Your search returned 349 results in 90 document sections:

1 2 3 4 5 6 ...
enjamin W. Loring, especially recommended by Captain Rodgers. I trust that the department will consider his services as worthy of consideration. I forward herewith, marked Nos. 4, 5, and 6, the list of the officers and crews of the Weehawken, Nahant, and Cimerone. Very respectfully, S. F. Du Pont, Rear-Admiral Commanding South-Atlantic Blockading Squadron. To Hon. Gideon Welles, Secretary of the Navy. Report of Captain Rodgers. United States steamer Weehawken, Warsaw Sound, present, United States Steamer Weehawken. Report of Admiral Lee. Newport's news, June 22, 168. Hon. Gideon Welles, Secretary of the Navy : Your telegram just received. Admiral Du Pont sent the Weehawken, Captain John Rodgers, and Nahant down to Warsaw Sound, to look out for the Atlanta. June seventeenth, at six A. M., the Atlanta came down, accompanied by two gunboats. The engagement was exclusively between the Weehawken and Atlanta. The latter mounted four of the Brooke rifl
orces. We occupy more than one half of Morris Island with land forces, which, aided by batteries afloat and batteries ashore, are pushing siege-works up to Fort Wagner, a strong earthwork which has been twice assaulted with great gallantry, but without success. On the seventeenth of June, the Atlanta, which was regarded by the insurgents as their most formidable iron-clad vessel, left Savannah, and came down the Wilmington River. The national iron-clads Weehawken, Captain John Rogers, and Nahant, Commander John Downs, were in readiness to meet her. At four o'clock fifty-four minutes the Atlanta. fired a rifle-shot across the stern of the Weehawken, which struck near the Nahant. At quarter-past five the Weehawken, at a range of three hundred yards, opened upon the Atlanta, which had then grounded. The Weehawken fired five shots, four of which took effect on the Atlanta. She surrendered at half-past 5. Our lines have not changed in North-Carolina. All attempts of the insurgent
Benson J. Lossing, Pictorial Field Book of the Civil War. Volume 3., Chapter 6: siege of Knoxville.--operations on the coasts of the Carolinas and Georgia. (search)
monitors and mortar-vessels These consisted of the Passaic, Montauk, Ericsson, Patapsco, and Nahant, all monitors; three mortar-vessels, and gun-boats Seneca, Wissahickon, and Dawn. were at the mos were still farther off, and the mortar-boats were the most remote. The Passaic, Patapsco, and Nahant opened lire at a little past eight o'clock in the morning, and kept it up until four in the after Thomas Turner; Cattskill, Commander George W. Rodgers; Nantucket, Commander Donald M. Fairfax; Nahant, Commander John Downes, and Keokuk, Lieutenant-Commander Alexander C. Rhind. The gun-boats werendred shots. Dupont, seeing the Keokuk nearly destroyed, half his other vessels injured, The Nahant received thirty wounds, one of which was produced by a heavy rifled-shot which struck her pilot-ed of injuries received, and about twenty-five were wounded, principally on board the Keokuk and Nahant. and only one vessel (the Keokuk), the remainder of his squadron being in a condition to be easi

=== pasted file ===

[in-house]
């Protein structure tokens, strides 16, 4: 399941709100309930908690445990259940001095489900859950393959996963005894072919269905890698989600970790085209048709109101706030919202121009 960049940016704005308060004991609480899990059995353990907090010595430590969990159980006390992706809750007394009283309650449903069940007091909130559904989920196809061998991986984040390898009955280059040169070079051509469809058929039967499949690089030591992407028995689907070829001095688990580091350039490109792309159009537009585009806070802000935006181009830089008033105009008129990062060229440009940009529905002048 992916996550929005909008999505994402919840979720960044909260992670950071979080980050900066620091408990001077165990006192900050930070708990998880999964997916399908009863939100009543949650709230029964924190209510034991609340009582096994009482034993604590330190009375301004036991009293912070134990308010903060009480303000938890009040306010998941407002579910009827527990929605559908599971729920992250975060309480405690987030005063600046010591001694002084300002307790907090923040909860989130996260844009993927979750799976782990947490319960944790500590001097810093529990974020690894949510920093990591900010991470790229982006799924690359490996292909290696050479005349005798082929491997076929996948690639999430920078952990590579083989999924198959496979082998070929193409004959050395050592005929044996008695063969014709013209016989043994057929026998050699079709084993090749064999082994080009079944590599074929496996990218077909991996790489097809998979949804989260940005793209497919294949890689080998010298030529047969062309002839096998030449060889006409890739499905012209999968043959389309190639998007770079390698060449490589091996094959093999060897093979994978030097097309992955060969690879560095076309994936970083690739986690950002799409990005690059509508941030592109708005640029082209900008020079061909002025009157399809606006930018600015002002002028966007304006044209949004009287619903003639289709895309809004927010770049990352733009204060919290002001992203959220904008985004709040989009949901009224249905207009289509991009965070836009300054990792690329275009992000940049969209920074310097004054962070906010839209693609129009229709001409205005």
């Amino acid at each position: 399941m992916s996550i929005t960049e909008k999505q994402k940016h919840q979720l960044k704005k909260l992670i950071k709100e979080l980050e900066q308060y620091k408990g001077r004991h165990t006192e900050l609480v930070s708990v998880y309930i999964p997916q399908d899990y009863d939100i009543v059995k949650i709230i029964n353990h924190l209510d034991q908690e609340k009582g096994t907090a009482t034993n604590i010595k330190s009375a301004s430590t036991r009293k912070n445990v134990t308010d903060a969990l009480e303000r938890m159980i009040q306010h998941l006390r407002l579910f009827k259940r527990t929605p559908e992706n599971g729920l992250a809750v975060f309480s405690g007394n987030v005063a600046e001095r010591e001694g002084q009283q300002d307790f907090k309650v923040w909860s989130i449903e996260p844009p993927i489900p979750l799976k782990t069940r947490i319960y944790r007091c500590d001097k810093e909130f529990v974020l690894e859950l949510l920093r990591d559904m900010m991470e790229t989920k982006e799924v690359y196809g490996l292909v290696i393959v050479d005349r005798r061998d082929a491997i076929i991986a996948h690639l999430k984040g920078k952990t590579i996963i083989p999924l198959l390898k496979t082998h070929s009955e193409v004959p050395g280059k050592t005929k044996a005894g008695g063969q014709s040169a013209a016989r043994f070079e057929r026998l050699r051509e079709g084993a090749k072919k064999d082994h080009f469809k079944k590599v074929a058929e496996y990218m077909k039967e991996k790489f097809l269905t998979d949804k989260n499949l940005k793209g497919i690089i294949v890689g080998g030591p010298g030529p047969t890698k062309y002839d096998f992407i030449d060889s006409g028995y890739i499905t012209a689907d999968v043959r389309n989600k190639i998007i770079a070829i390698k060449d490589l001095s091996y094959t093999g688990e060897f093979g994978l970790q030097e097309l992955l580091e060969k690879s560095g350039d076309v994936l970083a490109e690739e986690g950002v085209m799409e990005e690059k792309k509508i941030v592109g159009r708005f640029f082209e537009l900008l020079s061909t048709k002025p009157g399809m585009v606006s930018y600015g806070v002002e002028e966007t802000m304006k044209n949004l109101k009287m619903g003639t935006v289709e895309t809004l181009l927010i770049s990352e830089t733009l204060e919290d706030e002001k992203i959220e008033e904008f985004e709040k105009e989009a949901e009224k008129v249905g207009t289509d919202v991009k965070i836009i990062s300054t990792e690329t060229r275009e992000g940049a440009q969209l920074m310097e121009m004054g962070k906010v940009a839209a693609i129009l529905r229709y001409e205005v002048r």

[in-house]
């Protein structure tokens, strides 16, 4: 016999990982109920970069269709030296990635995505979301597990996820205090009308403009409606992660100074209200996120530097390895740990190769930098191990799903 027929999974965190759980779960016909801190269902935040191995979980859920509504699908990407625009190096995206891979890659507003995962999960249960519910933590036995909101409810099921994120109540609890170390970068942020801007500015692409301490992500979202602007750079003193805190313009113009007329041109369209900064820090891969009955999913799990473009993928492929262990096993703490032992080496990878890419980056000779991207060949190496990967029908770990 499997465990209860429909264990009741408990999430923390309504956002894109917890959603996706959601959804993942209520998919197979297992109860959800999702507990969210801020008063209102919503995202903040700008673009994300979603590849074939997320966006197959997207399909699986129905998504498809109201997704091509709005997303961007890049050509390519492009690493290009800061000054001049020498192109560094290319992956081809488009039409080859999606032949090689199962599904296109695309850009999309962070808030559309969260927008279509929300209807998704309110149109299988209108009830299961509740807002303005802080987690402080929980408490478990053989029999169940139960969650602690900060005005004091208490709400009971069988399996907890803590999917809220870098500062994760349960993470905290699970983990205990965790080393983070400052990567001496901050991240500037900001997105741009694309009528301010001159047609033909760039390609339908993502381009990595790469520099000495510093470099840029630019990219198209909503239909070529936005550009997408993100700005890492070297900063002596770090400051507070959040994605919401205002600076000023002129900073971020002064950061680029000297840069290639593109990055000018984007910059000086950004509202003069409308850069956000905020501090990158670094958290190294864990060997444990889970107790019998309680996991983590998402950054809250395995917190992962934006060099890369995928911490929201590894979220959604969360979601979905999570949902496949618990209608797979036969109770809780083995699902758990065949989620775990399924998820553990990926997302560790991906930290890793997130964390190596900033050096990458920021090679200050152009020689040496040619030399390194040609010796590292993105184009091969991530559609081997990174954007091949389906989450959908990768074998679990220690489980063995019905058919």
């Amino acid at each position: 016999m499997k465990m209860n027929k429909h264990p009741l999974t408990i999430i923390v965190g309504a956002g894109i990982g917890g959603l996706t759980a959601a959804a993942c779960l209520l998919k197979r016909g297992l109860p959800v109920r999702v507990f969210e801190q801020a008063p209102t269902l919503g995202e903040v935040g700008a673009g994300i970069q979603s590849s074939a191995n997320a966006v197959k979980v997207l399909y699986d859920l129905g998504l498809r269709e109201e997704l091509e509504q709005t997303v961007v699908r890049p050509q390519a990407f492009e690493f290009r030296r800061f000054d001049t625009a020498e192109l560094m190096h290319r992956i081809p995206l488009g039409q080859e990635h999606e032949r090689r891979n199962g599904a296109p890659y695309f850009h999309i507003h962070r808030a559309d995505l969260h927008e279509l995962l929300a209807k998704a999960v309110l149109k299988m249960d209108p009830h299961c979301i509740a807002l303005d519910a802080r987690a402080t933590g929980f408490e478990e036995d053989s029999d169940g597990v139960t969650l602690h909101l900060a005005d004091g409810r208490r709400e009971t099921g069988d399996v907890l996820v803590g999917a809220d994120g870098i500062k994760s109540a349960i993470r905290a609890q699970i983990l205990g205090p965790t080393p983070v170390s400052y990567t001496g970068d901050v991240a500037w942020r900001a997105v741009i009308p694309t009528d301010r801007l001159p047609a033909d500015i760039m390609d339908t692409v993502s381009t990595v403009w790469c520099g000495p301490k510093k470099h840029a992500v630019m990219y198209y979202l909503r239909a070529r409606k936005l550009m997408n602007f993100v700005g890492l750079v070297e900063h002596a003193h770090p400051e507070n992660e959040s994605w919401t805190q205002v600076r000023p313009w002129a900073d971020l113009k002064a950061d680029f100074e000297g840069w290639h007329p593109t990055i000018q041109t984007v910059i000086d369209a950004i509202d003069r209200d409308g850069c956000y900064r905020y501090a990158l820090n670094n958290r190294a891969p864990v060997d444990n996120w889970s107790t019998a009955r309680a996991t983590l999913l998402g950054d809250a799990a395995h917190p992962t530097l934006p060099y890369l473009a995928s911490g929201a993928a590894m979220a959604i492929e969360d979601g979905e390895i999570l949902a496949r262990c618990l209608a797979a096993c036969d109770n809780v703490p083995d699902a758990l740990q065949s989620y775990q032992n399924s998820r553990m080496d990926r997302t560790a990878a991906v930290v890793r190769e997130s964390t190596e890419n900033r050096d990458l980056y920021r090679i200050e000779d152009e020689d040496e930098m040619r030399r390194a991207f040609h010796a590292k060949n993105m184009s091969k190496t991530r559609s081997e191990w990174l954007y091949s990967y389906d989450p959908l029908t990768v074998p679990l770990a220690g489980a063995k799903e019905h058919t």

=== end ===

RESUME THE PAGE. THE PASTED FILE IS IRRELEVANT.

Benson J. Lossing, Pictorial Field Book of the Civil War. Volume 3., Chapter 7: the siege of Charleston to the close of 1863.--operations in Missouri, Arkansas, and Texas. (search)
lated with strips of iron two and a half inches in thickness, covering thick oak and pine planking. She was armed with four of Brooke's (English) rifled cannon, whose projectiles were steel-pointed, and at her bow was an iron beak six feet in length, to which was suspended a submarine torpedo, charged with 50 pounds of gunpowder, for blowing up any vessel she might attack. Deserters from the Atlanta reported her ready for work, and Admiral Dupont sent the Weehawken, Captain Rodgers, and Nahant, Commander Downes, to Wassaw Sound, to watch her. She was considered by her commander a match for both, and on the morning of the 17th of June, she was seen moving rapidly down the Wilmington River to attack them, accompanied by two wooden gun-boats of Tattnall's Mosquito Fleet, which were intended to tow up to Savannah the captured monitors. After the battle, the Atlanta was to proceed to sea, and destroy or disperse the blockading squadrons off Charleston and Wilmington. She was provided
Admiral David D. Porter, The Naval History of the Civil War., Chapter 59: (search)
3,299 40 308 22 2,991 18 do Mar. 17, 1864 Restless. Schooner Alabama 9,867 38 1,291 56 8,575 82 do Mar. 17, 1864 Susquehanna. Sloop Ann 50 00 60 15 No proceeds do   Gem of the Sea. Schooner Ann 322 61 147 21 175 40 do Mar. 29, 1864 Sagamore. Steamer Aries $147,008 46 $3,036 48 $143,971 98 Boston Mar. 22, 1864 Stettin. Steamer Antona 136,202 02 4,526 60 131,675 42 New York May 10, 1864 Pocahontas. Steamer Atlanta 350,829 26 789 30 350,039 96 Boston April 23, 1864 Weehawken, Nahant, Cimarron. Boat Alice Waiting for prize list of Annie Williams. 597 62 143 66 453 96 Key West   Annie Williams. Steamer Alonzo Childs 5,000 00 275 91 4,724 09 Springfield Mar. 29, 1864 Baron De Kalb. Schooner Anita 75,489 99 5,650 70 69,839 29 New Orleans April 12, 1864 Granite City. Schooners Active and Blue Bell 875 10 172 71 702 39 do April 12, 1864 Owasco, Cayuga. Steamer Alabama 131,364 10 10,412 60 120,951 50 do April 23, 1864 San Jacin to, Eugene, Tennessee. Steam